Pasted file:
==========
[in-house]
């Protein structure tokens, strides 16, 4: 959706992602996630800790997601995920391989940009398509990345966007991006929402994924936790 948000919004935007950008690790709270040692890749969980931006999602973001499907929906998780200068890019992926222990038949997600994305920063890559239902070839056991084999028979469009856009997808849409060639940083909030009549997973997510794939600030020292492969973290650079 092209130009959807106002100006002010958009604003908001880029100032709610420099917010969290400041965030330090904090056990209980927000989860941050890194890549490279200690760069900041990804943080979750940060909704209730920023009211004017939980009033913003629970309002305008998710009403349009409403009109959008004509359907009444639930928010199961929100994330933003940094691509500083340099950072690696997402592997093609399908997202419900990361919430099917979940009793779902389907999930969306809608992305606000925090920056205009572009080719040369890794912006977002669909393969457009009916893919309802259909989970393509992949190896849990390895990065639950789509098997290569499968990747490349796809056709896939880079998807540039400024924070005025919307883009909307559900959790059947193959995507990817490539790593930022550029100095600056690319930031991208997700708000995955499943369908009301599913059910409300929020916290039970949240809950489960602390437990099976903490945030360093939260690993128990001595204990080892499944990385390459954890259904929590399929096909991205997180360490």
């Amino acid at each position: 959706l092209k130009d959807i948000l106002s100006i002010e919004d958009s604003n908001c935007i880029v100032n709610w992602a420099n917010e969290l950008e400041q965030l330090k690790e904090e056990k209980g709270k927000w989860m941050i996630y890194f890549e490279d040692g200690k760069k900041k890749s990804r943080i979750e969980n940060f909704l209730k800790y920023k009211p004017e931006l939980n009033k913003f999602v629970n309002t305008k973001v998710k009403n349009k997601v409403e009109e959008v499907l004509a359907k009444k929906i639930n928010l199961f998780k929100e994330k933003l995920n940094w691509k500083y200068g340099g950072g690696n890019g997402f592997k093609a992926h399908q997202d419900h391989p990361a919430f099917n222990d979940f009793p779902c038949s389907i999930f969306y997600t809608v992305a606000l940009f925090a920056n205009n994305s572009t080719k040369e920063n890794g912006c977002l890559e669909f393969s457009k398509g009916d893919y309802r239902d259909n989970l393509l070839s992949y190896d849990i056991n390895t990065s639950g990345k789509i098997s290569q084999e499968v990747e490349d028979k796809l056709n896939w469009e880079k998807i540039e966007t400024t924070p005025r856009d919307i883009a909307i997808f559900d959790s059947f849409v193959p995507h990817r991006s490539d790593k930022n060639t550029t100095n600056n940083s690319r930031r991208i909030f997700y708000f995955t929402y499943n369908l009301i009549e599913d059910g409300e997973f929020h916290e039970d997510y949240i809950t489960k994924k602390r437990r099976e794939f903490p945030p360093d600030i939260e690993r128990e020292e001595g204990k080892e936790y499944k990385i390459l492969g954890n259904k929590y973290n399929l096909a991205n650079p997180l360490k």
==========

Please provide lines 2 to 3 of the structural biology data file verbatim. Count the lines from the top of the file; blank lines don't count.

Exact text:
């Protein structure tokens, strides 16, 4: 959706992602996630800790997601995920391989940009398509990345966007991006929402994924936790 948000919004935007950008690790709270040692890749969980931006999602973001499907929906998780200068890019992926222990038949997600994305920063890559239902070839056991084999028979469009856009997808849409060639940083909030009549997973997510794939600030020292492969973290650079 092209130009959807106002100006002010958009604003908001880029100032709610420099917010969290400041965030330090904090056990209980927000989860941050890194890549490279200690760069900041990804943080979750940060909704209730920023009211004017939980009033913003629970309002305008998710009403349009409403009109959008004509359907009444639930928010199961929100994330933003940094691509500083340099950072690696997402592997093609399908997202419900990361919430099917979940009793779902389907999930969306809608992305606000925090920056205009572009080719040369890794912006977002669909393969457009009916893919309802259909989970393509992949190896849990390895990065639950789509098997290569499968990747490349796809056709896939880079998807540039400024924070005025919307883009909307559900959790059947193959995507990817490539790593930022550029100095600056690319930031991208997700708000995955499943369908009301599913059910409300929020916290039970949240809950489960602390437990099976903490945030360093939260690993128990001595204990080892499944990385390459954890259904929590399929096909991205997180360490």
């Amino acid at each position: 959706l092209k130009d959807i948000l106002s100006i002010e919004d958009s604003n908001c935007i880029v100032n709610w992602a420099n917010e969290l950008e400041q965030l330090k690790e904090e056990k209980g709270k927000w989860m941050i996630y890194f890549e490279d040692g200690k760069k900041k890749s990804r943080i979750e969980n940060f909704l209730k800790y920023k009211p004017e931006l939980n009033k913003f999602v629970n309002t305008k973001v998710k009403n349009k997601v409403e009109e959008v499907l004509a359907k009444k929906i639930n928010l199961f998780k929100e994330k933003l995920n940094w691509k500083y200068g340099g950072g690696n890019g997402f592997k093609a992926h399908q997202d419900h391989p990361a919430f099917n222990d979940f009793p779902c038949s389907i999930f969306y997600t809608v992305a606000l940009f925090a920056n205009n994305s572009t080719k040369e920063n890794g912006c977002l890559e669909f393969s457009k398509g009916d893919y309802r239902d259909n989970l393509l070839s992949y190896d849990i056991n390895t990065s639950g990345k789509i098997s290569q084999e499968v990747e490349d028979k796809l056709n896939w469009e880079k998807i540039e966007t400024t924070p005025r856009d919307i883009a909307i997808f559900d959790s059947f849409v193959p995507h990817r991006s490539d790593k930022n060639t550029t100095n600056n940083s690319r930031r991208i909030f997700y708000f995955t929402y499943n369908l009301i009549e599913d059910g409300e997973f929020h916290e039970d997510y949240i809950t489960k994924k602390r437990r099976e794939f903490p945030p360093d600030i939260e690993r128990e020292e001595g204990k080892e936790y499944k990385i390459l492969g954890n259904k929590y973290n399929l096909a991205n650079p997180l360490k």